Google’s Bid for Groupon Drives Interest in Daily-Deal Sites
Google Inc.’s bid for daily-deal site Groupon may spur similar acquisitions by the top Internet companies, including Yahoo! Inc., AOL Inc. and Microsoft Corp.
Groupon rivals LivingSocial.com, BuyWithMe.com and Tippr.com are among potential targets as the Web giants seek a bigger piece of the local advertising market, analysts said.
Google offered to buy Groupon for $6 billion, more than 10 times the company’s $500 million in sales this year, two people familiar with the matter said Nov. 30. That valuation is drawing more attention to rivals, said Ira Cohen, a managing director at Signal Hill Capital.
“Leaders get taken out and then the me-too acquisitions happen,” said New York-based Cohen, who heads his firm’s technology practice and has advised companies on more than 200 mergers and acquisitions. Groupon’s competitors aren’t likely to get such lofty premiums, he said.
Groupon also considered raising money from venture capitalists, who valued the Chicago-based company at more than $3 billion, the people said. That led Google to raise its initial bid, the people said.
Yahoo had approached Groupon and didn’t make a deal to buy it, according to two people close to those discussions. Yahoo may now be looking for a different daily-deal site, said Sandeep Aggarwal, an analyst at Caris & Co. in San Francisco.
Even if Google’s Groupon negotiations founder, other companies will probably show interest in coupon sites. Amazon.com Inc. and EBay Inc. are among companies likely to consider daily-deal targets, Aggarwal said.
“If Google makes a move, many of the other Internet companies will try to get similar assets -- be they homegrown or through acquisitions,” Aggarwal said.
More local ad spending -- estimated at $133 billion this year -- is moving online and away from print, radio and direct mail, according to consulting firm BIA/Kelsey in Chantilly, Virginia.
Amazon is considering an investment in LivingSocial, Groupon’s biggest competitor, tech blog Venture Beat reported.
“We see a tie-up between Amazon and LivingSocial as a smart strategic and financial move,” Marianne Wolk, an analyst at Susquehanna Financial Group in New York, said today in a note to clients. “It could also help Google gain regulatory approval for a deal with Groupon.”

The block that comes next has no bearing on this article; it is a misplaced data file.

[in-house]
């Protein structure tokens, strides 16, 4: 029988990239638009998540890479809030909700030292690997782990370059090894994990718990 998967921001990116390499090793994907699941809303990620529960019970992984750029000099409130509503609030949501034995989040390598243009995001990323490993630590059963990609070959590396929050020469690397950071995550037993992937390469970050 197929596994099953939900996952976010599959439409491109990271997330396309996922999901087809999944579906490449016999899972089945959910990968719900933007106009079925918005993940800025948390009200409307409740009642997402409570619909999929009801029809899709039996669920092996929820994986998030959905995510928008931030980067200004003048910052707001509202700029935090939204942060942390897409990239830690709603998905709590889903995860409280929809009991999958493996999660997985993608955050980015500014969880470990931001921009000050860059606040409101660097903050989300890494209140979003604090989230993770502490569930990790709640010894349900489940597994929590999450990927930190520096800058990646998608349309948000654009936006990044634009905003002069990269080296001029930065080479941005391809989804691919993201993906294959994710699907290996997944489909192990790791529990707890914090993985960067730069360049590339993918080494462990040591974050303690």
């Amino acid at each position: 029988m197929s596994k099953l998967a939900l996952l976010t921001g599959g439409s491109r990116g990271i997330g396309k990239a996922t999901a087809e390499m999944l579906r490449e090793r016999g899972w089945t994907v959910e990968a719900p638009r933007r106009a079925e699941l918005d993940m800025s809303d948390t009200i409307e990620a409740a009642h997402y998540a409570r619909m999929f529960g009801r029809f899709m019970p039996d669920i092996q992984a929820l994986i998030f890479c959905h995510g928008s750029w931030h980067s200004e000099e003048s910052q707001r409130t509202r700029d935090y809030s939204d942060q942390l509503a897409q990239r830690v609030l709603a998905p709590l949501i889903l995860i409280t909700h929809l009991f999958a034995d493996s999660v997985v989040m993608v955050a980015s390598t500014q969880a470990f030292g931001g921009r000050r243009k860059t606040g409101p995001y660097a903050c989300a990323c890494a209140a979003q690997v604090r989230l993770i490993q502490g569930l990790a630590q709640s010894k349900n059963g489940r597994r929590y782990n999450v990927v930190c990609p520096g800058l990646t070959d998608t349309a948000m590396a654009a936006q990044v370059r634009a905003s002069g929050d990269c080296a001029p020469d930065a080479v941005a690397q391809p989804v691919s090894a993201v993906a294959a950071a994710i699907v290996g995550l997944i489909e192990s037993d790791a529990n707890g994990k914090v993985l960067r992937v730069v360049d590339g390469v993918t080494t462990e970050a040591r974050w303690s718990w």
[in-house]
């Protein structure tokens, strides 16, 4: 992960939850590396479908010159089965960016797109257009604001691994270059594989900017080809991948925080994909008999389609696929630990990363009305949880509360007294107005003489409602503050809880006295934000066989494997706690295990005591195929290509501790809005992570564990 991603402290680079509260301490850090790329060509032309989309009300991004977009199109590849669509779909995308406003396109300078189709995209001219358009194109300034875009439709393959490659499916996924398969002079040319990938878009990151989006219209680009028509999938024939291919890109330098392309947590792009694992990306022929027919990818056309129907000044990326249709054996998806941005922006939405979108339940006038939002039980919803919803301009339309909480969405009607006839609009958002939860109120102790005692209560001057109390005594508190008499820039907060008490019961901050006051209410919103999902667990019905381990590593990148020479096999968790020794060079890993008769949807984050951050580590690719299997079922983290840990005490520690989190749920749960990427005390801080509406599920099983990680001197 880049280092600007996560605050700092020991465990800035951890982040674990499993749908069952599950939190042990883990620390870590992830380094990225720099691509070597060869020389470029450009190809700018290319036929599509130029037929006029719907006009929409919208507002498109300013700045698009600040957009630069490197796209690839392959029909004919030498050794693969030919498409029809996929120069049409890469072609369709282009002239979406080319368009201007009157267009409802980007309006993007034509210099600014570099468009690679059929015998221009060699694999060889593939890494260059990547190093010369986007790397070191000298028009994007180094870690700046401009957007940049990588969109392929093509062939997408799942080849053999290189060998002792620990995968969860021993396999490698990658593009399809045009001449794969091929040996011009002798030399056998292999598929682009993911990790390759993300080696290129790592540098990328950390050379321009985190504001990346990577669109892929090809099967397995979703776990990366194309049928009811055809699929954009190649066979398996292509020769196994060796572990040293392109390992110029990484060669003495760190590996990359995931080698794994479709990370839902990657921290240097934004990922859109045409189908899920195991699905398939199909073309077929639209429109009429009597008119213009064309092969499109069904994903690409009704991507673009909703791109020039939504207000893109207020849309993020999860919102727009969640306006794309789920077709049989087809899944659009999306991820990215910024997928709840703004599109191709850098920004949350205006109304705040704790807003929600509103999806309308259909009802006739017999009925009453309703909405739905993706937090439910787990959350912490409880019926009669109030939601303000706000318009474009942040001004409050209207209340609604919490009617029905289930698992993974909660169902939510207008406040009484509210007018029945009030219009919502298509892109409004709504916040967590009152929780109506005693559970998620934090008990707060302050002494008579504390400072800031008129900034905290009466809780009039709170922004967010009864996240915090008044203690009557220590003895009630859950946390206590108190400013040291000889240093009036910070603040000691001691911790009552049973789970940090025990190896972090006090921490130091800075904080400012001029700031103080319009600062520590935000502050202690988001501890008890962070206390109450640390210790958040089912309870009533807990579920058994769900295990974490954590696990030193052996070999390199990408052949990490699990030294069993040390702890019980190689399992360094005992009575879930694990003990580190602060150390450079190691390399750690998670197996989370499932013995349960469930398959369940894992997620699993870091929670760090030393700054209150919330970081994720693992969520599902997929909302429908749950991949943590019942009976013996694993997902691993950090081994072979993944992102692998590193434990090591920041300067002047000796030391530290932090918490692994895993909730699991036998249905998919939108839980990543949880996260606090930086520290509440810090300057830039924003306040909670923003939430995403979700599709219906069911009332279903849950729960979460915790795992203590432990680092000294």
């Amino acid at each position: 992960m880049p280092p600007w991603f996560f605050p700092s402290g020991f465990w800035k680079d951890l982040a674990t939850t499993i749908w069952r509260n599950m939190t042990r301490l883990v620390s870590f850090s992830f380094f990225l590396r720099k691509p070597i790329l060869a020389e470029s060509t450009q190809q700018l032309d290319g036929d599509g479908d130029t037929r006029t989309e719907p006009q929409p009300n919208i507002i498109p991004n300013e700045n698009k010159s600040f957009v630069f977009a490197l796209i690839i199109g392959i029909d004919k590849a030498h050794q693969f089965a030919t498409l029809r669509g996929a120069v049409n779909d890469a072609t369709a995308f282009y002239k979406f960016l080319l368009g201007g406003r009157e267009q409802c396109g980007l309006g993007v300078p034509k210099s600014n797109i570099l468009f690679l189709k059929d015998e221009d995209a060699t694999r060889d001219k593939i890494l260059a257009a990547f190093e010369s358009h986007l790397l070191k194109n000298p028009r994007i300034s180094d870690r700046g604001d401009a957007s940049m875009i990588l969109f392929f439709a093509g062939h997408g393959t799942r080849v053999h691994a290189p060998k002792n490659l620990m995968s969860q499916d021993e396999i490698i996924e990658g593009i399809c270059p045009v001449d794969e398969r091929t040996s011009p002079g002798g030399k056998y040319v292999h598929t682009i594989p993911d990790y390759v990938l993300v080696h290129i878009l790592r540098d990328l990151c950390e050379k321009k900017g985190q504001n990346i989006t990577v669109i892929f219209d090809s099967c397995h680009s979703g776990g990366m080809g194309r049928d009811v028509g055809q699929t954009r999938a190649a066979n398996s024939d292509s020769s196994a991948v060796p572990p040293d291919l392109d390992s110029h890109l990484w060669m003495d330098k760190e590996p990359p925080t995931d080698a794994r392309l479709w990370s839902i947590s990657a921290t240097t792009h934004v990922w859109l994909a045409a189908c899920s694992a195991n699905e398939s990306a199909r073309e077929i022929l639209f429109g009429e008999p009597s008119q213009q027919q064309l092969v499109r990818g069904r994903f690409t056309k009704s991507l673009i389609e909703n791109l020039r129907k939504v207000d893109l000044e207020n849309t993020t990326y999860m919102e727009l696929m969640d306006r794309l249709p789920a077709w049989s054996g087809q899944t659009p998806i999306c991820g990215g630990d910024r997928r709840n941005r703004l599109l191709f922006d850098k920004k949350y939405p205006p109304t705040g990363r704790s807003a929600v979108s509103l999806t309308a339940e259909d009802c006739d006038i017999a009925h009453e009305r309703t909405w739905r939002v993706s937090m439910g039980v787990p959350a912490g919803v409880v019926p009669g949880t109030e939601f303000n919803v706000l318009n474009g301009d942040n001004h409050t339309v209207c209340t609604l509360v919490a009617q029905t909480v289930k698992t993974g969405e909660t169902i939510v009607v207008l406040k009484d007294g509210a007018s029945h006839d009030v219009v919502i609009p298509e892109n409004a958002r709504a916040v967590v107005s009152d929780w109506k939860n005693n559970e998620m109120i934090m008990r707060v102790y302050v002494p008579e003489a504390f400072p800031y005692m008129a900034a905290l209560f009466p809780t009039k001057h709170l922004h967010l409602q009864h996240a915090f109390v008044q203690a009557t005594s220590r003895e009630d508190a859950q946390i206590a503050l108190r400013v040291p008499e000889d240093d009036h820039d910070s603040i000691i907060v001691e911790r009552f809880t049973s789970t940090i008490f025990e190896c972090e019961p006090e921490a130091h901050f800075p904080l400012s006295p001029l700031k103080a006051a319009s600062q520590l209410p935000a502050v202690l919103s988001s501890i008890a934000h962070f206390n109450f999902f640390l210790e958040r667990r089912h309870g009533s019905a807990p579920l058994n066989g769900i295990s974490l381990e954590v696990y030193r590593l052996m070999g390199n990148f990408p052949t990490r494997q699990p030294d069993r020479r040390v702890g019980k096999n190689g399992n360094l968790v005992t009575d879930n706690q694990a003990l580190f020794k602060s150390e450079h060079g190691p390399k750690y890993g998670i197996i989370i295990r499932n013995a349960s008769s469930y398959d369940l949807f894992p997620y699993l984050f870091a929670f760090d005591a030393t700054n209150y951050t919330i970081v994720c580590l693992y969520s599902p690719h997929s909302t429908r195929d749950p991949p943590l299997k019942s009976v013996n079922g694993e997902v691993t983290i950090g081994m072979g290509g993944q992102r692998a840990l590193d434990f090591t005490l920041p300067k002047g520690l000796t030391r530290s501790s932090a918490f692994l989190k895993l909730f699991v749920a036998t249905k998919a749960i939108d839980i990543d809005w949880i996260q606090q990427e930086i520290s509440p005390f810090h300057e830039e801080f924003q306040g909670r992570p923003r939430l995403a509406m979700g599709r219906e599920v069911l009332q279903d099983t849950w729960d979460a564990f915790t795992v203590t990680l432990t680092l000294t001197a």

LivingSocial has about 500 employees, up from 30 at the end of last year. The company generates about $1 million a day, and expects 2011 sales to top $500 million, said Chief Executive Officer Tim O’Shaughnessy, who founded the site in 2007.
“It’s an easy business to get into, but it’s not necessarily the easiest to scale,” O’Shaughnessy said.
He declined to comment on possible interest from Amazon, saying only, “Big players entering the space provide even more validation to what we know is a successful and growing business strategy.”
Daily-deal sites offer discounts -- typically 50 percent -- from businesses such as restaurants and nail salons, then keep a portion of the sales. The promotions activate once enough people sign up for them. The barriers to start such a site are few -- just about anyone with an e-mail list and a deal can do it.
“This is a really big category and it’s not winner-take- all,” said Dana Stalder, a general partner at venture capital firm Matrix Partners in Menlo Park, California. Matrix is an investor in BuyWithMe Inc. “I would not be surprised if there’s further consolidation in the category in the next 12 months.”
Internet companies often find themselves pursuing the same startups to gain a competitive edge. Apple Inc. approached mobile ad network AdMob Inc. before Google bought it in May, according to people familiar with the matter. Apple, in turn, purchased rival ad network Quattro Wireless Inc.
Google agreed to buy DoubleClick Inc. in 2007 to gain technology that sells display ads and measures their reach. A month later, Microsoft made a deal to acquire DoubleClick rival AQuantive Inc.
Merchants are figuring out how best to use Groupon, with some getting overwhelmed with a flood of new business. Daily- deal sites will suffer if businesses stop participating in deals because they can’t find a way to satisfy all customers, said Sucharita Mulpuru, an analyst at Forrester Research Inc.
“Everyone thinks this hyper growth is going to continue,” said Mulpuru, who is based in Cambridge, Massachusetts. “If these merchants come to realize these customers are not coming back, they’re not going to do more Groupons. And if they don’t do more Groupons the whole model falls apart.”
Many sites are trying to fill specific niches and tailor their deals. There are also aggregators such as Yipit.com, which compile offers from about 130 sites, including Groupon and LivingSocial.
“Groupon may be the foundation for a whole new set of acquisitions,” said Peter Krasilovsky, an analyst at BIA/Kelsey in San Diego. “There are dozens of deal-a-day companies that have been out there trying to sell themselves.”
To contact the editor responsible for this story: Tom Giles at firstname.lastname@example.org